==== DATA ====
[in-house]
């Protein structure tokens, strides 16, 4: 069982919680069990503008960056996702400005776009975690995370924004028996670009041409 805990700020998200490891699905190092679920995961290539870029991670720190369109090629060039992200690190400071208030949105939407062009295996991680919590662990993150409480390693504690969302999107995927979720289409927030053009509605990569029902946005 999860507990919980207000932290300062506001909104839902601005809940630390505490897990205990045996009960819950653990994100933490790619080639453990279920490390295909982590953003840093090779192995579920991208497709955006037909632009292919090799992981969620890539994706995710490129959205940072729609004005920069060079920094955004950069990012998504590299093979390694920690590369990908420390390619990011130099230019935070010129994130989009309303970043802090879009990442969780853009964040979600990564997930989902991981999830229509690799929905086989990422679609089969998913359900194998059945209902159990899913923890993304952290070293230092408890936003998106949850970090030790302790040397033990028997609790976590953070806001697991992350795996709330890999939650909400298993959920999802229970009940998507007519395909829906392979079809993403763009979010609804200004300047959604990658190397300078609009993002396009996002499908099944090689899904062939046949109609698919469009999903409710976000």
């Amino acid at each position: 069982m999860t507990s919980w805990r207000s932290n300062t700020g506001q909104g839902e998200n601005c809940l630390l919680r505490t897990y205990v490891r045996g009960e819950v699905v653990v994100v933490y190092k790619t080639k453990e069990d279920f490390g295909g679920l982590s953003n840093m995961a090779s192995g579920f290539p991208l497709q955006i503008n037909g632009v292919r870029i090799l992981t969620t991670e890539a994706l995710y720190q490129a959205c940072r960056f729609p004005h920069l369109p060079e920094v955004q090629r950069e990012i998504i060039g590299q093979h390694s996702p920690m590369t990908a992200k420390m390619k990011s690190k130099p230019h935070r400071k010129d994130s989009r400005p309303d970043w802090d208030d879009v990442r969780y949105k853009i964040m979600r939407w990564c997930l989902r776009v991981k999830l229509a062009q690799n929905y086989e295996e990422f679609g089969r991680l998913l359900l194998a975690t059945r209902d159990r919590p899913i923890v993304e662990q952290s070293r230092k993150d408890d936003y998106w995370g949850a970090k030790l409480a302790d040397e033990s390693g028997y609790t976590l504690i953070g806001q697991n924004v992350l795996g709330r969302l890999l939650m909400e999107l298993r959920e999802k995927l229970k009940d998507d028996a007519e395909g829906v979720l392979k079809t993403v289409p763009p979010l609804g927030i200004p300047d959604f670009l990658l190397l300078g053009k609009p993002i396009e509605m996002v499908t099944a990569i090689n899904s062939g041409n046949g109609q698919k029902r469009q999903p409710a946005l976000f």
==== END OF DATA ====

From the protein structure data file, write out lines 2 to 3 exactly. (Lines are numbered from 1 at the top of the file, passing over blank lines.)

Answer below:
């Protein structure tokens, strides 16, 4: 069982919680069990503008960056996702400005776009975690995370924004028996670009041409 805990700020998200490891699905190092679920995961290539870029991670720190369109090629060039992200690190400071208030949105939407062009295996991680919590662990993150409480390693504690969302999107995927979720289409927030053009509605990569029902946005 999860507990919980207000932290300062506001909104839902601005809940630390505490897990205990045996009960819950653990994100933490790619080639453990279920490390295909982590953003840093090779192995579920991208497709955006037909632009292919090799992981969620890539994706995710490129959205940072729609004005920069060079920094955004950069990012998504590299093979390694920690590369990908420390390619990011130099230019935070010129994130989009309303970043802090879009990442969780853009964040979600990564997930989902991981999830229509690799929905086989990422679609089969998913359900194998059945209902159990899913923890993304952290070293230092408890936003998106949850970090030790302790040397033990028997609790976590953070806001697991992350795996709330890999939650909400298993959920999802229970009940998507007519395909829906392979079809993403763009979010609804200004300047959604990658190397300078609009993002396009996002499908099944090689899904062939046949109609698919469009999903409710976000």
């Amino acid at each position: 069982m999860t507990s919980w805990r207000s932290n300062t700020g506001q909104g839902e998200n601005c809940l630390l919680r505490t897990y205990v490891r045996g009960e819950v699905v653990v994100v933490y190092k790619t080639k453990e069990d279920f490390g295909g679920l982590s953003n840093m995961a090779s192995g579920f290539p991208l497709q955006i503008n037909g632009v292919r870029i090799l992981t969620t991670e890539a994706l995710y720190q490129a959205c940072r960056f729609p004005h920069l369109p060079e920094v955004q090629r950069e990012i998504i060039g590299q093979h390694s996702p920690m590369t990908a992200k420390m390619k990011s690190k130099p230019h935070r400071k010129d994130s989009r400005p309303d970043w802090d208030d879009v990442r969780y949105k853009i964040m979600r939407w990564c997930l989902r776009v991981k999830l229509a062009q690799n929905y086989e295996e990422f679609g089969r991680l998913l359900l194998a975690t059945r209902d159990r919590p899913i923890v993304e662990q952290s070293r230092k993150d408890d936003y998106w995370g949850a970090k030790l409480a302790d040397e033990s390693g028997y609790t976590l504690i953070g806001q697991n924004v992350l795996g709330r969302l890999l939650m909400e999107l298993r959920e999802k995927l229970k009940d998507d028996a007519e395909g829906v979720l392979k079809t993403v289409p763009p979010l609804g927030i200004p300047d959604f670009l990658l190397l300078g053009k609009p993002i396009e509605m996002v499908t099944a990569i090689n899904s062939g041409n046949g109609q698919k029902r469009q999903p409710a946005l976000f």